Visit this blog for regular posts about records at the Archives of Manitoba that date from the time of the First World War. Visit the Archives of Manitoba to see the records in person.

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15 October 2018

Spanish Influenza in Labrador: One fur trade post's story

The Spanish Influenza pandemic of 1918-1919 caused a worldwide health emergency in a world already suffering from a long war. Between March 1918 and Summer 1919, the flu infected around 500 million people worldwide and killed between 20 and 40 million of these, including around 30,000 Canadians. Labrador was particularly hard hit, with 10 per cent of its population wiped out from the flu, including one third of the region’s Inuit population. In some cases, entire communities vanished.

The 1916-1919 journal kept at Cartwright, an HBC post on the Labrador coast, provides an intimate glimpse into life during the worst months of the flu epidemic, particularly November and December 1918.

Post journals generally document weather, daily activities, occurrences of note, arrivals and departures of visitors, and trading activities. However, they also report on extraordinary events that affected the life and work at the posts. This journal mixes the routine reporting on post activities with daily updates on the toll the flu was taking on Cartwright and the surrounding area – tallies of the sick, as well as those who had passed away. It also notes the HBC employees who were off work to tend to sick loved ones, were attending funerals, or had travelled to other stricken communities to help.

The first mention of Spanish Influenza is in the entry dated October 31, 1918:

“Owing to sickness and irregularities of servants duties this log has not been written up since September 23rd.”


Cartwright post journal, 1916-1919, HBCA B.259/a/22

Here are some other select excerpts from the Cartwright post journal, November and December, 1918:

Nov 7:

“By phone from Muddy Bay we hear that all the people are down with La Grippe (if it may be defined as such).”

Nov 13:

“Clear and fine to-day with strong breeze from North West at a.m. moderating a little during p.m. Again – Again – When will it end? We are still at odd jobs around the post. Three of our servants are still ill with the Flu; But as there are three trusty servants, we will come off – yea – more than conquerors.”


Cartwright post journal, 1916-1919, HBCA B.259/a/22

Nov 21:

“William Learning arrived from North River to-day and reported that ten persons had died at that place from the Flu and that none were buried, accordingly S.H. Parsons, Rev’d Gordon, E.P. Clarke, E. Doan and Roland McDonald left here in motor boat about four P.M. to try and cope with the difficulties.”

Dec 1:

“Owing to the Epedimic [sic] which has prevailed here for some time the church services have not been continued.”

Dec 9:

“E.P. Clarke from Porters Post left for Paradise to-day. Robert Mesher & John Lethbridge arrive from the above mentioned place to-day and from them we learn that twenty persons have passed away with Spanish Influenza. Which makes as far as we know to present a total of forty six persons for Cartwright District, but up to the present time we have not heard from the north side of the Bay, but are expecting to hear news of more deaths very shortly.”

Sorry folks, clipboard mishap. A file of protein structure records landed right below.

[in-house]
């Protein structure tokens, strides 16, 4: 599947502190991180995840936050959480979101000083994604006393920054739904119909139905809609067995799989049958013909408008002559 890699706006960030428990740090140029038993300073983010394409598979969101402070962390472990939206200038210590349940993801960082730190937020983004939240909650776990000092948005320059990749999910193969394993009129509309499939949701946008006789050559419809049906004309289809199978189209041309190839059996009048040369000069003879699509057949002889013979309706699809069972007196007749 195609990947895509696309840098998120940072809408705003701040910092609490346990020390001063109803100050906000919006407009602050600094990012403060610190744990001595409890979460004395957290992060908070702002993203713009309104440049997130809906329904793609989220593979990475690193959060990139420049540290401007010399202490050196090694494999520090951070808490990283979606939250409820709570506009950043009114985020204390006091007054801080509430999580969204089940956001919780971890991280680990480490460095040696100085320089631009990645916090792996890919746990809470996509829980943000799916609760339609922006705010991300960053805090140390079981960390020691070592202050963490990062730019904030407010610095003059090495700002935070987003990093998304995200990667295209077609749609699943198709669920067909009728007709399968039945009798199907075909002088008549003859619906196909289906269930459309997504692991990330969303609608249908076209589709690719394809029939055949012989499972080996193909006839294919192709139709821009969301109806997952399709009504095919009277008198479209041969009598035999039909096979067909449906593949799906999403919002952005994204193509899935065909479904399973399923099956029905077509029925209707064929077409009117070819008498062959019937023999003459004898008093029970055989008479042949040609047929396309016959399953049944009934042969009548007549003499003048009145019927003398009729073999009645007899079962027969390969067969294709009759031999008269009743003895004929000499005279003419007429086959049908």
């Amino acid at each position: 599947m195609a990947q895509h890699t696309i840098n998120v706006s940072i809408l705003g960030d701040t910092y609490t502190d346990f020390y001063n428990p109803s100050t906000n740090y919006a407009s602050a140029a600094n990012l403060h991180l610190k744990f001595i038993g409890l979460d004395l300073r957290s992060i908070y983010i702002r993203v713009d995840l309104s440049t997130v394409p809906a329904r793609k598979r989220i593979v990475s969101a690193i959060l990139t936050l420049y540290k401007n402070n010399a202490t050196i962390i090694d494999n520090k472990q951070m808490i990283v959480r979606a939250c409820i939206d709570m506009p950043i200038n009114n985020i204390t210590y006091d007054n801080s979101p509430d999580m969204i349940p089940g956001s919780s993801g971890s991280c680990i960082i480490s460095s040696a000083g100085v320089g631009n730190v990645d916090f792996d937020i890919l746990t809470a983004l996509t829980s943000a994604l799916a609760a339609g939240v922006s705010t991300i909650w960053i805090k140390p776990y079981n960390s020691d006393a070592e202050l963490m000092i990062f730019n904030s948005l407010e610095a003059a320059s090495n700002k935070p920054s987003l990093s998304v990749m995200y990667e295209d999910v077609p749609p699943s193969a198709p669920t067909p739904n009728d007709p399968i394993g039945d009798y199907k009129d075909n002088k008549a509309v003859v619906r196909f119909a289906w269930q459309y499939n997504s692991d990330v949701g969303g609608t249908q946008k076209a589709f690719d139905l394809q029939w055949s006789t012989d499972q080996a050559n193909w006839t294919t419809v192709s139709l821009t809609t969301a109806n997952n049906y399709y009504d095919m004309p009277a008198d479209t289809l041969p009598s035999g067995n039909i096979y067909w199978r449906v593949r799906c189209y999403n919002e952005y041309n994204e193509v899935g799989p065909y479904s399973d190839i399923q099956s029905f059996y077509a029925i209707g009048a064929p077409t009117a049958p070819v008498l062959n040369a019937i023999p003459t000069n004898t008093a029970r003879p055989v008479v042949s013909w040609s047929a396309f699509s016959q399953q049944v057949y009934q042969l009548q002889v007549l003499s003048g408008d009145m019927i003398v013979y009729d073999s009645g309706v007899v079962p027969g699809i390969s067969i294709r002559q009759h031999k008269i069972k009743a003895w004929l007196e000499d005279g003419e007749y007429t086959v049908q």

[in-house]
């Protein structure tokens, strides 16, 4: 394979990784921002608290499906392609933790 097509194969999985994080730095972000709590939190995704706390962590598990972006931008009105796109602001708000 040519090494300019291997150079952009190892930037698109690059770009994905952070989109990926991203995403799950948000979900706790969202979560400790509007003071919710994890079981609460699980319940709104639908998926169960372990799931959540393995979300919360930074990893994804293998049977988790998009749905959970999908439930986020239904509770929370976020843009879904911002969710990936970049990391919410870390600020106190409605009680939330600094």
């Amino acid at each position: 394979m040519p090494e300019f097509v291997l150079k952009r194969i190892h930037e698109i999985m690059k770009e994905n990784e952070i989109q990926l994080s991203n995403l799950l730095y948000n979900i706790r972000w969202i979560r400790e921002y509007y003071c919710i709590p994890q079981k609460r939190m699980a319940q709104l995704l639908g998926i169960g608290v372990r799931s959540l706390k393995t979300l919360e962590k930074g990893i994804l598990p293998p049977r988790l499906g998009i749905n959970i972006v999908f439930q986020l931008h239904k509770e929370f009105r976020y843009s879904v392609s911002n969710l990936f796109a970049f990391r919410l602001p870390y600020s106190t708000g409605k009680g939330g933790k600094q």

Dec 16:

“To day also we learn that seven other persons have died from Spanish Influenza on the North side of Sandwich Bay.”

Dec 24:

“Snow storms during A.M. Colder and Fine during P.M. Servants to-day giving the Post a cleaning up. Preparatory to Christmas. Owing to the usual Post Work being behind hand, owing to sickness of the staff the usual week of holidays will be limited to three: ie. Dec. 25th & 26th and January 1st 1919.”

Dec 25:

“At six P.M. to-day Rev’d Gordon held the annual Xmas Tree celebration, for the children, which proved a great success. Owing to so many deaths occuring this fall and winter no sports were held by any of the older people to-day.”

After Christmas 1918, the flu is rarely mentioned in the Cartwright post journal. The daily entries return to their usual reporting on the business of the fur trade.

Search Tip: For more records related to HBC’s posts in Labrador, search “Labrador” or by individual posts’ names in Keystone.

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9 October 2018

Edith Rogers and the war effort on the home front

In 1920, Edith Rogers became the first woman to be elected to the Manitoba Legislature. Like many Manitoba women, during the First World War she was involved in a number of organizations aimed at supporting the war effort including the Central Auxiliary for War Relief Work, the Convalescent Hospital, and the Ladies' Auxiliary of the Winnipeg Great War Veterans’ Association. She was an advocate for soldiers' dependents and was active in the Manitoba Patriotic Fund, which assisted families of soldiers serving overseas and became known as the Soldiers’ Deserted Wives Fund following the war.

Rogers was also a trustee for the Women’s Tribute to Veterans of the Great War, which was organized in 1917. According to the organization’s constitution, its aim was “To unite all the women of Manitoba in an effort for the raising of a Tribute to all the Veterans of the Great War who have returned, and a fitting Memorial for those who have not returned.”

Page 1 of 4 of Constitutuion of Women's Tribute Association to the Veterans of the Great War
Page 2 of 4
Page 3 of 4
Page 4 of 4
Archives of Manitoba, Edith Rogers fonds, Women’s Tribute Association: correspondence, 1917-1930, P185/6.